Sunday, August 19, 2007

Refreshing. Vital. Rain.

Rain. Falling. Thick. Luscious. Wet. A wonderfully welcome and most refreshing change. As I walk the trail I tingle with excitement. The birds are fluffing up their feathers; the trees look renewed; the mud underneath my feet squwelches and I sink into the once (just a day ago) hard earth.

Mud. Rain. Water. Glorious.

The colours of the river are subdued but luminous. A spectrum of greys. Dark greens. Olive browns. Dulled coppery tans. The deep marooney plum of the new growth. Emeraldish grasses. Black and white birds. Magpies. Mudlarks. Butcher birds. Willie wagails. Foraging with joy.

It's certainly not the case, to use the words of the old song, of 'Grey skies are gonna clear up, Put on a happy face'. The coming of the rain puts a happy face on the other trail visitors and on the river itself. 'It's great,' they say, 'I like this sort of rain.' Drizzly rain. Soaking rain. Happy rain.

There is new life protruding everywhere I look. The leaves are dancing with delight. Gone is their droopy countenance, now they gleam with renewed vigour. The river sparks with renewed vitality, its smile lighting up the valley and my heart.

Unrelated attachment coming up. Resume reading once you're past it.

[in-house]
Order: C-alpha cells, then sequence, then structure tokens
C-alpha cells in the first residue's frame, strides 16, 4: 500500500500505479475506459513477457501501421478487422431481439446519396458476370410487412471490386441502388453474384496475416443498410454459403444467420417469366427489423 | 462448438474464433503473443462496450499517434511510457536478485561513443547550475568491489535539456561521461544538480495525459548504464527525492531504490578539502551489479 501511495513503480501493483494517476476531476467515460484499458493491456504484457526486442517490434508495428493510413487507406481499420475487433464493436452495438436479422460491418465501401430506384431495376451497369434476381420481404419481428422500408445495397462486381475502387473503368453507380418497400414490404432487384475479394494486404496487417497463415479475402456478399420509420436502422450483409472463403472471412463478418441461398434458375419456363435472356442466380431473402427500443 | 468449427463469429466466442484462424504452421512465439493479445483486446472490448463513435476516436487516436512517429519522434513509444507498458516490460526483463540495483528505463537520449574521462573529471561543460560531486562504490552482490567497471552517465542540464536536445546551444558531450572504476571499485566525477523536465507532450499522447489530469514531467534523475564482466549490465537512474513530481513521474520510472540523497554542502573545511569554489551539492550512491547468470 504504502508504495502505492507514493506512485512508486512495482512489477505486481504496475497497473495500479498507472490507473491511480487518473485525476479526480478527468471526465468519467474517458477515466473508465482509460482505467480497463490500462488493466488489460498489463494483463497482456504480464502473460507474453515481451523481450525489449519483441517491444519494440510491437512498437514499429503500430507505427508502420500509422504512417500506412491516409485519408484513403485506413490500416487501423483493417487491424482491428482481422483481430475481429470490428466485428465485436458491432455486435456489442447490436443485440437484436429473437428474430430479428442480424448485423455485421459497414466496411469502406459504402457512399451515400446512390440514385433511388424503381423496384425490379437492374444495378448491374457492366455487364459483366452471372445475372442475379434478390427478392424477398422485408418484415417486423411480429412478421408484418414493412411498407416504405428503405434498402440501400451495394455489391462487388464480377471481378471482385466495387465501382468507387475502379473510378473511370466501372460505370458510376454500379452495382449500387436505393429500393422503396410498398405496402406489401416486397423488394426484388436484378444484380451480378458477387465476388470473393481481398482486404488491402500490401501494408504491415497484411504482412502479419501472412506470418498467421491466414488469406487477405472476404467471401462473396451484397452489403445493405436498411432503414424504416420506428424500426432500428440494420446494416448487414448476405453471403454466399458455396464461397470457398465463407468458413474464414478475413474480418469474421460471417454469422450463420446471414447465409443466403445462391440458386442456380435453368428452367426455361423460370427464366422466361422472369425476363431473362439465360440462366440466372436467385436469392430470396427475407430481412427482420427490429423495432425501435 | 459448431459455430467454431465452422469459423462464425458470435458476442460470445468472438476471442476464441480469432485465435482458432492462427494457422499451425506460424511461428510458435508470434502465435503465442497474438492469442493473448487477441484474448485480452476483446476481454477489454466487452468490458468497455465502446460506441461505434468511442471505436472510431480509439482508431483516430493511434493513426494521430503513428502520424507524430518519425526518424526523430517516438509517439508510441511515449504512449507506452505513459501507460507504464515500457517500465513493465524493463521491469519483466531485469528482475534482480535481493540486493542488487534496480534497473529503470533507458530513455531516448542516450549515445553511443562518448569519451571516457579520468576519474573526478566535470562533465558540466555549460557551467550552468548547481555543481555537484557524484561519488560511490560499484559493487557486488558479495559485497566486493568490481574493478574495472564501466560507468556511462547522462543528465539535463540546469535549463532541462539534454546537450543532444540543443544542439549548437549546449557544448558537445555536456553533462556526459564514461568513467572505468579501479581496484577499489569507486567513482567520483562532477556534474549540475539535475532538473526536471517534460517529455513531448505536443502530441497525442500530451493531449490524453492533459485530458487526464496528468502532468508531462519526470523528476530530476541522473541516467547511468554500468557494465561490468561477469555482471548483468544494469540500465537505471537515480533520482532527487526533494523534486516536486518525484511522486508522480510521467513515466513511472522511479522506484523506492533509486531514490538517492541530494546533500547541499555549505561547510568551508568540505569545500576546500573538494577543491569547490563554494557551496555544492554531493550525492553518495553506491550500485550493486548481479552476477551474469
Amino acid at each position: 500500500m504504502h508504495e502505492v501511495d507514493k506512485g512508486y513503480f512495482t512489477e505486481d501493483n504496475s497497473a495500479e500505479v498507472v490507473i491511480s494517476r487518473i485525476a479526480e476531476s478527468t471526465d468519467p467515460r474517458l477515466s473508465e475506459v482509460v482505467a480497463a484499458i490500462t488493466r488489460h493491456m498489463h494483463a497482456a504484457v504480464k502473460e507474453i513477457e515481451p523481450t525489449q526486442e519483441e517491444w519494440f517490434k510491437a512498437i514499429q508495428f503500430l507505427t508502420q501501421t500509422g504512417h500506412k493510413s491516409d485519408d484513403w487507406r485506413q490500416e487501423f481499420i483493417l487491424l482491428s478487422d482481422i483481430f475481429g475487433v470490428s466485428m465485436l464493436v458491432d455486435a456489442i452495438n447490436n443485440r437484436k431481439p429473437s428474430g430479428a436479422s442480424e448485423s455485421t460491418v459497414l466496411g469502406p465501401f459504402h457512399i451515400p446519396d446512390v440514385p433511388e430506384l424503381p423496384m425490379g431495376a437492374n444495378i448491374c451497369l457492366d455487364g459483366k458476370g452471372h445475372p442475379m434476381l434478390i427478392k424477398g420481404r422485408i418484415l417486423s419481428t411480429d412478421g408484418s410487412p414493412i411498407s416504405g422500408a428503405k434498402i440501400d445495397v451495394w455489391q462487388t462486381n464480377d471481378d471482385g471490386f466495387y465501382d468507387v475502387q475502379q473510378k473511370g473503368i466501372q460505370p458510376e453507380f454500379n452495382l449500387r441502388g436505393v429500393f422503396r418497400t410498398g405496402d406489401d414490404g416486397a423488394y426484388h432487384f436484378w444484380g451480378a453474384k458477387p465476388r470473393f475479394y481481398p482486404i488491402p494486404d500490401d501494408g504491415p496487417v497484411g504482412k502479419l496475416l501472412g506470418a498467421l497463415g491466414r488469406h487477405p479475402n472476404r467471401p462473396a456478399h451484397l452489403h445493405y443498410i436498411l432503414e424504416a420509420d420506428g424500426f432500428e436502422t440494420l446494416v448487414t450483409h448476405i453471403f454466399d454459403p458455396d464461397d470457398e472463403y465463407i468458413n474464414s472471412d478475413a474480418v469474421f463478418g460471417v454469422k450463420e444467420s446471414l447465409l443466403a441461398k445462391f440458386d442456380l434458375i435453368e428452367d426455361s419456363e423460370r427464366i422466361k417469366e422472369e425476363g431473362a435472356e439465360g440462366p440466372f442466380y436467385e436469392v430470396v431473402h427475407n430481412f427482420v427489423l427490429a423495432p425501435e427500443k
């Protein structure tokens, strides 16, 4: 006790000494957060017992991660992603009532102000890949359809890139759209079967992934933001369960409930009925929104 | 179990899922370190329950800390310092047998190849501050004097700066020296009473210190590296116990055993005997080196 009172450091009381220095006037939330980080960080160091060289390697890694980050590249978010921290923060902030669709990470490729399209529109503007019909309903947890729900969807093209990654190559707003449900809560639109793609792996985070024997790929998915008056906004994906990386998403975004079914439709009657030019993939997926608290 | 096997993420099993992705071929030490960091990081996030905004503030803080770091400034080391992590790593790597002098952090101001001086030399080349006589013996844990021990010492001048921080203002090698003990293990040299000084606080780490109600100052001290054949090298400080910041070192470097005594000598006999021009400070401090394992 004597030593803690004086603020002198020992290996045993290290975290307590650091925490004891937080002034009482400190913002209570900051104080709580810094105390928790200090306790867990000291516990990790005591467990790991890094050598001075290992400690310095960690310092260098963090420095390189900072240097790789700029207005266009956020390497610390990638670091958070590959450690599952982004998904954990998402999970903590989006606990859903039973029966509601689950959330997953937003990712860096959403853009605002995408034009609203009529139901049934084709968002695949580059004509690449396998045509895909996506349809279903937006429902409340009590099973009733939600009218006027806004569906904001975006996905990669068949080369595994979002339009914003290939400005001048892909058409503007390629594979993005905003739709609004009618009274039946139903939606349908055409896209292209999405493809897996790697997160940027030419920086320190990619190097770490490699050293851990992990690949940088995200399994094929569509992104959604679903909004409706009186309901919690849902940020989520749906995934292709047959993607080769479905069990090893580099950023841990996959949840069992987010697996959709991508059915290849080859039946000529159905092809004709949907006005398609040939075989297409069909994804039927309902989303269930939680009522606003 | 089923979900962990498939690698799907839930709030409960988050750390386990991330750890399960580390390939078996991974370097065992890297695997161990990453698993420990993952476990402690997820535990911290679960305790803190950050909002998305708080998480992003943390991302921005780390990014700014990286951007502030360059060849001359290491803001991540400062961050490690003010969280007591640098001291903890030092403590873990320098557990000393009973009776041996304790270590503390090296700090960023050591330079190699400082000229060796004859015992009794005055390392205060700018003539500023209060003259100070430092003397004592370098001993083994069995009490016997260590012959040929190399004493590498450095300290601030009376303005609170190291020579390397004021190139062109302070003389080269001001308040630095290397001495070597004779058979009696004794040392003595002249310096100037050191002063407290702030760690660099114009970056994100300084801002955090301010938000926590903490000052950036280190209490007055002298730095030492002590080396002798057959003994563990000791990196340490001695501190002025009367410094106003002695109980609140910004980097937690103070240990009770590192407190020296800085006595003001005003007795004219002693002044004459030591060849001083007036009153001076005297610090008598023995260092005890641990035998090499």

Mary Oliver, the wonderful poet, writes so evocatively about the rain and her relationship with it, that I will let her words speak the feelings that I feel.

Last Night the Rain Spoke to Me
Last night
the rain
spoke to me
slowly, saying,
what joy
to come falling
out of the brisk cloud,
to be happy again
in a new way
on the earth!
That’s what it said
as it dropped,
smelling of iron,
and vanished
like a dream of the ocean
into the branches
and the grass below.
Then it was over.
The sky cleared.
I was standing
under a tree.
The tree was a tree
with happy leaves,
and I was myself,
and there were stars in the sky
that were also themselves
at the moment
at which moment
my right hand
was holding my left hand
which was holding the tree
which was filled with stars
and the soft rain –
imagine! imagine!
the long and wondrous journeys
still to be ours.